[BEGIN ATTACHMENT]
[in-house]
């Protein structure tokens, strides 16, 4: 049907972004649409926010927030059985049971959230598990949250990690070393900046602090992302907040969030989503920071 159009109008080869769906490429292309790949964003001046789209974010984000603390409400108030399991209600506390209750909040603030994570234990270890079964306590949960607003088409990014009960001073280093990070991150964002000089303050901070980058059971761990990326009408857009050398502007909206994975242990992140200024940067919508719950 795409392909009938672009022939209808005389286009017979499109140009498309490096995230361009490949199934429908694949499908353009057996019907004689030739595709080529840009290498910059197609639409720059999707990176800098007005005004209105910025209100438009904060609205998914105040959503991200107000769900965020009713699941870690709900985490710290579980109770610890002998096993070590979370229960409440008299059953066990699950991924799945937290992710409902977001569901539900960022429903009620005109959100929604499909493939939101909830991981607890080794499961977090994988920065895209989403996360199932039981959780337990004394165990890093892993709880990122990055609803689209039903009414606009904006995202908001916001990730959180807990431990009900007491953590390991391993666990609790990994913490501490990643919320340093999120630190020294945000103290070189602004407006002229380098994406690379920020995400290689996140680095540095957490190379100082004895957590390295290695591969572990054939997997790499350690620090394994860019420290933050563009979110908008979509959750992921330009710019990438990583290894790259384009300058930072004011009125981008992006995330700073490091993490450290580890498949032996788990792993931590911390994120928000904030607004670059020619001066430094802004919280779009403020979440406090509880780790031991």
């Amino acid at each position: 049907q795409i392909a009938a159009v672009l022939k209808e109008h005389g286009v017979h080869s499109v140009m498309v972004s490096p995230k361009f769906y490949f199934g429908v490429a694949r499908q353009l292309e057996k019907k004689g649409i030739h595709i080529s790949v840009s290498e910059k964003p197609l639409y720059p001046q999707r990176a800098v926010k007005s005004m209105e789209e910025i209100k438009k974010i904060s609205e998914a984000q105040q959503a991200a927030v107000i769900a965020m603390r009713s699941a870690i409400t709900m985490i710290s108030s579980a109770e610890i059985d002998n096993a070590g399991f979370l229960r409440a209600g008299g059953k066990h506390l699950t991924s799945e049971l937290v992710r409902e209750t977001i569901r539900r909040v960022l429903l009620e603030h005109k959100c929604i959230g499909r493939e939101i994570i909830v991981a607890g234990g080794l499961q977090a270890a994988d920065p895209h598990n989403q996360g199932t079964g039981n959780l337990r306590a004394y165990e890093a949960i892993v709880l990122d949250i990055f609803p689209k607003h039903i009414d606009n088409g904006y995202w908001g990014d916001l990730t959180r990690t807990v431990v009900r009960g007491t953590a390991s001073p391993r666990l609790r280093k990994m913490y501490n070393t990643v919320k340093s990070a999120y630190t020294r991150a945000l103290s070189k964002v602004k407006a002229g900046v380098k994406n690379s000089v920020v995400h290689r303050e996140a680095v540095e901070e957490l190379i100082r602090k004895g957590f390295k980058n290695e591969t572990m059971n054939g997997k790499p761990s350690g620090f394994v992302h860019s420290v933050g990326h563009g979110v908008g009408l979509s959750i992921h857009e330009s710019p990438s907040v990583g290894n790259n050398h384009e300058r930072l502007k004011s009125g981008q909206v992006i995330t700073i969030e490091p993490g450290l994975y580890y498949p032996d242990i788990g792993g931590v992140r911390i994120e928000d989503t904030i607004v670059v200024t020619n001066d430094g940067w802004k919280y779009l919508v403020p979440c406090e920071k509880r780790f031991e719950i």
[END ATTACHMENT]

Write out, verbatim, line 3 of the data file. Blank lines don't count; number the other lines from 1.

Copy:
């Amino acid at each position: 049907q795409i392909a009938a159009v672009l022939k209808e109008h005389g286009v017979h080869s499109v140009m498309v972004s490096p995230k361009f769906y490949f199934g429908v490429a694949r499908q353009l292309e057996k019907k004689g649409i030739h595709i080529s790949v840009s290498e910059k964003p197609l639409y720059p001046q999707r990176a800098v926010k007005s005004m209105e789209e910025i209100k438009k974010i904060s609205e998914a984000q105040q959503a991200a927030v107000i769900a965020m603390r009713s699941a870690i409400t709900m985490i710290s108030s579980a109770e610890i059985d002998n096993a070590g399991f979370l229960r409440a209600g008299g059953k066990h506390l699950t991924s799945e049971l937290v992710r409902e209750t977001i569901r539900r909040v960022l429903l009620e603030h005109k959100c929604i959230g499909r493939e939101i994570i909830v991981a607890g234990g080794l499961q977090a270890a994988d920065p895209h598990n989403q996360g199932t079964g039981n959780l337990r306590a004394y165990e890093a949960i892993v709880l990122d949250i990055f609803p689209k607003h039903i009414d606009n088409g904006y995202w908001g990014d916001l990730t959180r990690t807990v431990v009900r009960g007491t953590a390991s001073p391993r666990l609790r280093k990994m913490y501490n070393t990643v919320k340093s990070a999120y630190t020294r991150a945000l103290s070189k964002v602004k407006a002229g900046v380098k994406n690379s000089v920020v995400h290689r303050e996140a680095v540095e901070e957490l190379i100082r602090k004895g957590f390295k980058n290695e591969t572990m059971n054939g997997k790499p761990s350690g620090f394994v992302h860019s420290v933050g990326h563009g979110v908008g009408l979509s959750i992921h857009e330009s710019p990438s907040v990583g290894n790259n050398h384009e300058r930072l502007k004011s009125g981008q909206v992006i995330t700073i969030e490091p993490g450290l994975y580890y498949p032996d242990i788990g792993g931590v992140r911390i994120e928000d989503t904030i607004v670059v200024t020619n001066d430094g940067w802004k919280y779009l919508v403020p979440c406090e920071k509880r780790f031991e719950i």